Follow the Transit of Mercury with STARS4ALL

In 2012 it was Venus. Now it’s time for Mercury to pass in front of  the Sun. For nearly 8 hours on May the 9th, we will have the opportunity to see the Planet Mercury  as an small black point transiting on the surface of the Sun.

The European project STARS4ALL, in collaboration with the website, will conduct a live broadcast of the phenomenon from Tenerife and Iceland. STARS4ALL will also offer educational activities for students.

On May 9, 2016, around noon, the planet Mercury will start to cross the disk of the Sun on a journey to be completed in just over seven hours.

The transits of inner planets such as Venus and Mercury are rarer than eclipses of the Sun and Moon. While transits of Venus are extraordinarily unusual phenomena – occurring on average twice in a century- transits of Mercury are more frequent. On average we have 13 Mercury transits per century, which occur in the months of May or November. The last transit was that of Venus in June 2012. We had a transit of Mercury in November 2006. But, this event was not visible in Europe. The last visible transit of Mercury from Europe was in May 2003 (see figure 4) and the next will occur in November 2019, which will be partially visible in Europe.

The transit of Mercury next May 9 will be completely visible in Western Europe, the US east coast and in almost all Latin America (see map shown in figure 2).

The STARS4ALL project in collaboration with various institutes and organizations, will coordinate a live broadcast to watch the event with solar telescopes and digital cameras. Videos and pictures of transit will be broadcasted live on internet (collaboration with the portal from Tenerife, La Palma and Fuerteventura (Canary Islands) and Iceland. There will be live commentary in Spanish and English during broadcasts.

Miquel Serra-Ricart, astronomer of the Institute of Astrophysics of Canary Islands (Instituto de Astrofísica de Canarias, IAC) and person in charge of broadcast, said: “The transit of Mercury is a good opportunity to organize educational activities in schools. It is a simple phenomenon to observe but governed by fundamental laws of physics. It is important to recall that the observation must be done following strict security measures so that the sun does not damage our eyes.”

Black drop

Just after the internal contact between the discs of the Sun and Mercury the apparent surface of the planet seems to remain connected for a few seconds to the edge of the solar disk, deformed to adopt the appearance of a black drop. This phenomenon is repeated just before the last internal contact (Fig. 1). The effect, known as “black drop” prevents precise timing of the moments of contact between the disk of the planet and the Sun. This is the main reason why observations -especially in Venus transits-, that were conducted to determine the distance between the Sun and Earth, present a certain degree of uncertainty. The phenomenon is mainly due to the effects of atmospheric turbulence of our planet (which in astronomical terms is known as “seeing”) and the quality and size of the optical instruments used.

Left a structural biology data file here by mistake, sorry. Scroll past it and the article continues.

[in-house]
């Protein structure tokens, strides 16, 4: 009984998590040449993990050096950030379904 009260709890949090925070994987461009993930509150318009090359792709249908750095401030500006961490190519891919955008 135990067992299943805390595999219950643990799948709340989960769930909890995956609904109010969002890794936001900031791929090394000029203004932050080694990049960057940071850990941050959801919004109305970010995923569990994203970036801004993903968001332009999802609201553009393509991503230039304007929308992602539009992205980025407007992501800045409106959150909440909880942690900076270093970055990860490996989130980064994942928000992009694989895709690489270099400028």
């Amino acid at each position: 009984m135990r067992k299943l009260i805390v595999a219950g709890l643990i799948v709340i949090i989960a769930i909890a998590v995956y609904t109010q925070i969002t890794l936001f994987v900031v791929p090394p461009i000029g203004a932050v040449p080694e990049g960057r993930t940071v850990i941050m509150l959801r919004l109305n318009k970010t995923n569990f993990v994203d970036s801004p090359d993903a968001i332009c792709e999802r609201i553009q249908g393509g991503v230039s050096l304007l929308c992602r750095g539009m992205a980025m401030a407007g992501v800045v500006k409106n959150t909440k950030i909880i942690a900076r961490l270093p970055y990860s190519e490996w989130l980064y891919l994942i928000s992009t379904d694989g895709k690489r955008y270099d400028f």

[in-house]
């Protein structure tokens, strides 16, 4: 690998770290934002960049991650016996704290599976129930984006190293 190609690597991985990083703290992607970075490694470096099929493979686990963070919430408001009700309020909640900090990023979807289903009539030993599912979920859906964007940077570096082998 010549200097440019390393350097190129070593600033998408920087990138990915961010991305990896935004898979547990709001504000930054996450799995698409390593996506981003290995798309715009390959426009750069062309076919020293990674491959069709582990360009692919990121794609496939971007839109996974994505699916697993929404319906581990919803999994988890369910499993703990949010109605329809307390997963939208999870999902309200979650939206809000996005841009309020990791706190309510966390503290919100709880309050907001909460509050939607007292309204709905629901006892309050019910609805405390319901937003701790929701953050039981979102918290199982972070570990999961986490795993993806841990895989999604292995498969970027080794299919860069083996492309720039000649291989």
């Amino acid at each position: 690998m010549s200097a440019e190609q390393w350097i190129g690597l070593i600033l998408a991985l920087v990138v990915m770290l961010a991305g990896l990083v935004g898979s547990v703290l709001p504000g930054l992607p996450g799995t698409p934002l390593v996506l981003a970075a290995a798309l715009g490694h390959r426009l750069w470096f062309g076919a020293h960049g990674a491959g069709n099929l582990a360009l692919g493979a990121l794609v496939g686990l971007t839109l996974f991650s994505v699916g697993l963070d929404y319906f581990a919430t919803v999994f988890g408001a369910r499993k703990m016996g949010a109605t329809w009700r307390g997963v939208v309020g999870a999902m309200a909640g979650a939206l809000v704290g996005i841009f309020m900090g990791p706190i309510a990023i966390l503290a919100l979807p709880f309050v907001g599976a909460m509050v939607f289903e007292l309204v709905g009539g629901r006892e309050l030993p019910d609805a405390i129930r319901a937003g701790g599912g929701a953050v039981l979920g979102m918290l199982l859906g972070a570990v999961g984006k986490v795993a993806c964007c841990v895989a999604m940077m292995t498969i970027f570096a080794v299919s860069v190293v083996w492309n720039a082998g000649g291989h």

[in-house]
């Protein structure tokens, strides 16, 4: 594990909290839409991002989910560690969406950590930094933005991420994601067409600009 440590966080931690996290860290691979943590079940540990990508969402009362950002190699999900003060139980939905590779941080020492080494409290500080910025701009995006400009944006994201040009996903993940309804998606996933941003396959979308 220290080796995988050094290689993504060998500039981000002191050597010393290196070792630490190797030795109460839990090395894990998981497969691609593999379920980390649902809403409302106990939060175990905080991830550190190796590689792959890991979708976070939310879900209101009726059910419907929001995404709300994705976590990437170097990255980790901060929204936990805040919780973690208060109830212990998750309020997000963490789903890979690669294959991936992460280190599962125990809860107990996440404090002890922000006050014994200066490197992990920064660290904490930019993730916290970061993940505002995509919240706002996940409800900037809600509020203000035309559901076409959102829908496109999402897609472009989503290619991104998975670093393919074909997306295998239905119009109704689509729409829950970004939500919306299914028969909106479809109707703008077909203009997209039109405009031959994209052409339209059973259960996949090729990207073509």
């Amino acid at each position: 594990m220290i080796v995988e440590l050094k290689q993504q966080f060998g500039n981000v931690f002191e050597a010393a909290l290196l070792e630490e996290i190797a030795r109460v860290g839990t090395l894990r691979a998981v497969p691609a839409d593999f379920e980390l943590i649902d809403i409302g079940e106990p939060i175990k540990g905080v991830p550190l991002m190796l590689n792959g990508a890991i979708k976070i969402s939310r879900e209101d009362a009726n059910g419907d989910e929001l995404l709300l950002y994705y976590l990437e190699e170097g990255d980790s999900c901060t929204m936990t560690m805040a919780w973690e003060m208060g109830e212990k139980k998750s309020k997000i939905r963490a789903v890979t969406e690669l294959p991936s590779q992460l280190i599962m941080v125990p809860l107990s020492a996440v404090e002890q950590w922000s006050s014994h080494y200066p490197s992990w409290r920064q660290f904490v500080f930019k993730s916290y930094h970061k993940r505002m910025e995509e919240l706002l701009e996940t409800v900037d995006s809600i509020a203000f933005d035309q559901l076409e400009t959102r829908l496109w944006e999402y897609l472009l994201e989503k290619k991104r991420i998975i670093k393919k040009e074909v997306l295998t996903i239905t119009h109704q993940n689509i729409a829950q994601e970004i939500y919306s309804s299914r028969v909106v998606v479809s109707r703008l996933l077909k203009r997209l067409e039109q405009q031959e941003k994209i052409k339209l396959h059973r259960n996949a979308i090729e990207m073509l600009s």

Figure 1. Black drop effect during contact inside the transit of Venus June 2004. Although the effect is less visible in the transits of Mercury it can also be seen just in the second and third contact (credits J.C. Casado starryearth).


Three live connections  will be made with a total duration of 30 minutes coinciding with the most interesting moments:

Connection1: Mercury enters the Solar disc (First / Second Contact 10 minutes)

May 9, 2016, from 11:10 to 11:20 UT (13:10 to 13:20 CET; 12:10 to 12:20 Local-Tenerife).

Connection2: Мaximum Transit (10 minutes)

May 9, 2016, from 14:55 to 15:05 UT (16:55 to 17:05 CET, 15:55 to 16:05 Local-Tenerife)

Connection3: Mercury exits the solar disc (Third / Fourth Contact 10 minutes)

May 9, 2016, from 18:35 to 18:45 UT (20:35 to 20:45 CET, 19:35 to 19:45 Local-Tenerife)

Note: UT – Universal time ; CEST- Central European Summer Time.

The portal will be kept updated from May 9 at 11:00 UT (13:00 CEST, Madrid) and every five minutes the image of the Sun (and Mercury) will be updated from the different points of observation. All images collected will be immediately available for use in educational activities.

STARS4ALL is a project funded by the European Union H2020 Programme under agreement number 688135. STARS4ALL is composed of 8 institutions (UPM, CEFRIEL, SOTON, ECN, ESCP Europe, IAC, IGB, UCM) from 6 countries. STARS4ALL project will develop a collective awareness platform to encourage citizens to care for and preserve the natural darkness of European nightscapes.


Figure2. Map of Mercury Transit Visibility next May 9, 2016. Image courtesy Google and Xavier M. Jubier

Interactive map


Figure 3. Last planetary transit -Venus- observed simultaneously from Cairns (Australia) and Sapporo (Japan) by the GLORIA project. The apparent diameter of Mercury will be about a third of that of Venus. Due to the large separation of the observation points a parallax is observed in the position of Venus on the solar disk (credits: JC Casado, GLORIA).

High resolution


Figure 4. Last transit of Mercury visible from europe. The observation was made simultaneously from three nodes of the solar project GONG, Learmonth (Australia), Udaipur (India) and the Observatorio del Teide (IAC, Tenerife, Spain). The succession of upper points are the planet Mercury while near the center of the solar disk a sunspot can be observed (credit NSO-GONG).

High resolution